LSE slams BBC over N Korea trip

The BBC has denied claims that it put students from the London School of Economics (LSE) at risk when an undercover journalist accompanied them on a field trip to North Korea.

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Ex-culture secretary: BBC must publish written evidence

Labour's former culture secretary Ben Bradshaw, who is an ex-BBC journalist, said the corporation should publish any evidence it has that it obtained permission from students.

With students, or some of the students, challenging the BBC's account, the BBC must now publish all of the emails and written evidence that it has to support its conjecture that there was full consent.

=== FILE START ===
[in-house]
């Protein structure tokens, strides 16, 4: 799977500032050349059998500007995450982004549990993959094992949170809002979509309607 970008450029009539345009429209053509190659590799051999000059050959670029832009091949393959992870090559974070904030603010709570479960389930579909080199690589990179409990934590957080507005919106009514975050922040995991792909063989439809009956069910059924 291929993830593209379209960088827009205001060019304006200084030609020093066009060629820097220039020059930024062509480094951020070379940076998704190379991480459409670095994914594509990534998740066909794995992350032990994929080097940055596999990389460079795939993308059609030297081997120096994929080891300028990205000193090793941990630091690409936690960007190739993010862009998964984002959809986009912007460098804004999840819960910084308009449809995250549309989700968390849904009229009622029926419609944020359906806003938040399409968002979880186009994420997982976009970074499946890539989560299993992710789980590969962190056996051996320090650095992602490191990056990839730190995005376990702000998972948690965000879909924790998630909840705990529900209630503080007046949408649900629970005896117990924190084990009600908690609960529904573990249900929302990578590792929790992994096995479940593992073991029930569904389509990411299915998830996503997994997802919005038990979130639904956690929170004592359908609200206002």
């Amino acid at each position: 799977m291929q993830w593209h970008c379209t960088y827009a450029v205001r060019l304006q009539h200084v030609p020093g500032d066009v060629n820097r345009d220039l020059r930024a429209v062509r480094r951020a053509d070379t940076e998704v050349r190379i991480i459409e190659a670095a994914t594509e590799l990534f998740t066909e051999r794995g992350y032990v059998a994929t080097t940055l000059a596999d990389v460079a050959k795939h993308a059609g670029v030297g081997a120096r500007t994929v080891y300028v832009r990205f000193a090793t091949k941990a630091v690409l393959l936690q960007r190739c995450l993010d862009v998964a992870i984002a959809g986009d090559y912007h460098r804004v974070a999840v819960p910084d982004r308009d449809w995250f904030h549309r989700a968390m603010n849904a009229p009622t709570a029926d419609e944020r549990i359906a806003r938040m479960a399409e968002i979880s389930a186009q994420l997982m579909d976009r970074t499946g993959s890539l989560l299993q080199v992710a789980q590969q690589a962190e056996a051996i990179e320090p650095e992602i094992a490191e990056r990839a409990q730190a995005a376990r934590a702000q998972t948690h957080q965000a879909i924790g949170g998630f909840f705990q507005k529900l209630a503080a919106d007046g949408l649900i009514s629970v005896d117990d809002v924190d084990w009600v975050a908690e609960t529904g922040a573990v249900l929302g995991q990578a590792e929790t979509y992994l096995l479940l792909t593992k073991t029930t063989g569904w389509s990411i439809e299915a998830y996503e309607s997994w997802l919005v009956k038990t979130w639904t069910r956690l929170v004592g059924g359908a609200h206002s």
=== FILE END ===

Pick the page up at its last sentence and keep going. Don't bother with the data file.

We know again from recent experience that when the BBC is in the middle of a controversy like this it needs to act quickly - just tell the truth, get the information out there and then people can make their own minds up.

– Ben Bradshaw

Mr Bradshaw, who sits on the Commons culture committee, added that programme makers should have gone "even further" than usual to get permission and said he was "amazed" they did not secure written consent.

He told BBC Radio 4's World At One programme: "Central to the BBC's editorial guidelines is the principle of informed consent."

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